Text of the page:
Knob and Tube Wiring

Knob and Tube Wiring
Image from Wikipedia CC; realtor.com
  If you buy an older home in Delaware, Maryland or Washington, DC, your home inspector will probably find some old wiring. One of the common types of older wiring found is knob and tube wiring. It was commonly installed in homes from 1880 through the 1930s. Knob and tube wiring has white ceramic “knobs” and black “tubes” that cover the copper wiring carrying electricity through a house. While most wiring has been updated in a house by now, some can often be found in hard-to-reach places in a house, like crawl spaces and attics.

Is knob and tube wiring dangerous? Can it cause fires?

Depending on how it was installed, knob & tube wiring can be hazardous. Some insurance companies won’t cover homes with knob-and-tube wiring. K&T wiring lacks a ground wire. This extra wire is used to disperse extra electricity into the ground. The lack of a ground wire is what can cause problems with this type of wiring. If the wire is live and is overloaded there is an increase in the chance of a fire starting. If the knob and tube wiring is not overloaded, it’s can be safe depending on the quality of the wiring. However, there are a lot of variables that can go wrong. Knob and tube wiring should not be covered by insulation or contacting combustible material. It should have open space around it and be inspected for cracked knobs or sagging and frayed wiring. Sometimes, knob-and-tube wiring was tampered with by amateur electricians tapping into the power and this can cause dangerous fire hazards.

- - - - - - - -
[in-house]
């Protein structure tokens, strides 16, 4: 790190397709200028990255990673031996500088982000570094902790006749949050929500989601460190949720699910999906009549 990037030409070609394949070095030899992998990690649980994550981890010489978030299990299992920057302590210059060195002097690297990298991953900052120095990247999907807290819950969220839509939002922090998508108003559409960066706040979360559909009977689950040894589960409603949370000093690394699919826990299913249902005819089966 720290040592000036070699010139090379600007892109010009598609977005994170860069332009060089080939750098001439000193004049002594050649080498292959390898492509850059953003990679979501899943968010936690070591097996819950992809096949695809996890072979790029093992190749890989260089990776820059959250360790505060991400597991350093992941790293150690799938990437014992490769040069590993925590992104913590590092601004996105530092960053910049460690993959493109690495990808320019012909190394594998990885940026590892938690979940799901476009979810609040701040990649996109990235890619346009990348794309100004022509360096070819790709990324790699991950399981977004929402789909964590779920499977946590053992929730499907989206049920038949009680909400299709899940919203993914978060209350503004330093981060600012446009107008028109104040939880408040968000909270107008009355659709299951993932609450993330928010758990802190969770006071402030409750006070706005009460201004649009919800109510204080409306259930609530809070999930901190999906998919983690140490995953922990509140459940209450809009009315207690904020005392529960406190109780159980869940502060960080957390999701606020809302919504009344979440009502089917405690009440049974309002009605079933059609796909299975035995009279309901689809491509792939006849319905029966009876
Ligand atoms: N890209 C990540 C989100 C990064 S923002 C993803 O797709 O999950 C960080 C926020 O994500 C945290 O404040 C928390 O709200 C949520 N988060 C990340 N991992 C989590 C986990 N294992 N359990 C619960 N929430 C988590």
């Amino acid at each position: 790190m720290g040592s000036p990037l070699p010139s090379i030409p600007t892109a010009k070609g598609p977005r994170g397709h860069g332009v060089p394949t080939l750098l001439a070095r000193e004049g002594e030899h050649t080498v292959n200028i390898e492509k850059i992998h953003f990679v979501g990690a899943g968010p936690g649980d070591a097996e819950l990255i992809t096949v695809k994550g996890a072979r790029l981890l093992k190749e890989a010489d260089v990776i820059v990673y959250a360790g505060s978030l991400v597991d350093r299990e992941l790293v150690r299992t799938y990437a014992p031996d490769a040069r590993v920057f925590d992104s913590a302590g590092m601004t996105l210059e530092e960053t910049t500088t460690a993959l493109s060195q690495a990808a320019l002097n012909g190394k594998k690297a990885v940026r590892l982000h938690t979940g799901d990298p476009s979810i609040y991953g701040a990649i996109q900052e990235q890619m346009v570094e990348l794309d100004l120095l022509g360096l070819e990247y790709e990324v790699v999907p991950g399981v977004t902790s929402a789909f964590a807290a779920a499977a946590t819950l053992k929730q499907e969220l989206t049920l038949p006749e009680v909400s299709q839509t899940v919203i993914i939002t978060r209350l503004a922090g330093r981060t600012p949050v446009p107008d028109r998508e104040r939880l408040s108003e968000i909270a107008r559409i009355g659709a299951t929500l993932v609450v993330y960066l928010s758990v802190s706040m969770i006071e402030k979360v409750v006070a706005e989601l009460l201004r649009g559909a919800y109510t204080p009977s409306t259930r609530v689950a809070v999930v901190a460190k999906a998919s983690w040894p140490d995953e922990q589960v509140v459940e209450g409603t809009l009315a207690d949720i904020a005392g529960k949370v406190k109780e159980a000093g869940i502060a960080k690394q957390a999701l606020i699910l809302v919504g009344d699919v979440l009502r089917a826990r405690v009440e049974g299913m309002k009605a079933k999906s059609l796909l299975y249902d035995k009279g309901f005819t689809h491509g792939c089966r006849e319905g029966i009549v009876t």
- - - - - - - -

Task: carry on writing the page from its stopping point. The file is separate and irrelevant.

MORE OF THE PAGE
Replacing Knob and Tube Wiring

Taking out all the knob and tube wiring in a home can be expensive but is the safest choice. The cost can range from $5,000-$15,000 depending on the amount of wiring. There is no code that mandates its removal but many experts suggest it’s best to remove it from your home. To make the job more affordable, do it in chunks. First clear the knob-and-tube from the rooms that use the most electricity then move on to the less used rooms like the attic. Remove knob-and-tube wiring that is hidden in walls as well. This is a job best handled by an experienced electrician due to the complexity and should not be attempted by an amateur. Contact Bausum and Duckett for more information about knob-and-tube wiring and to get an estimate for removing it today.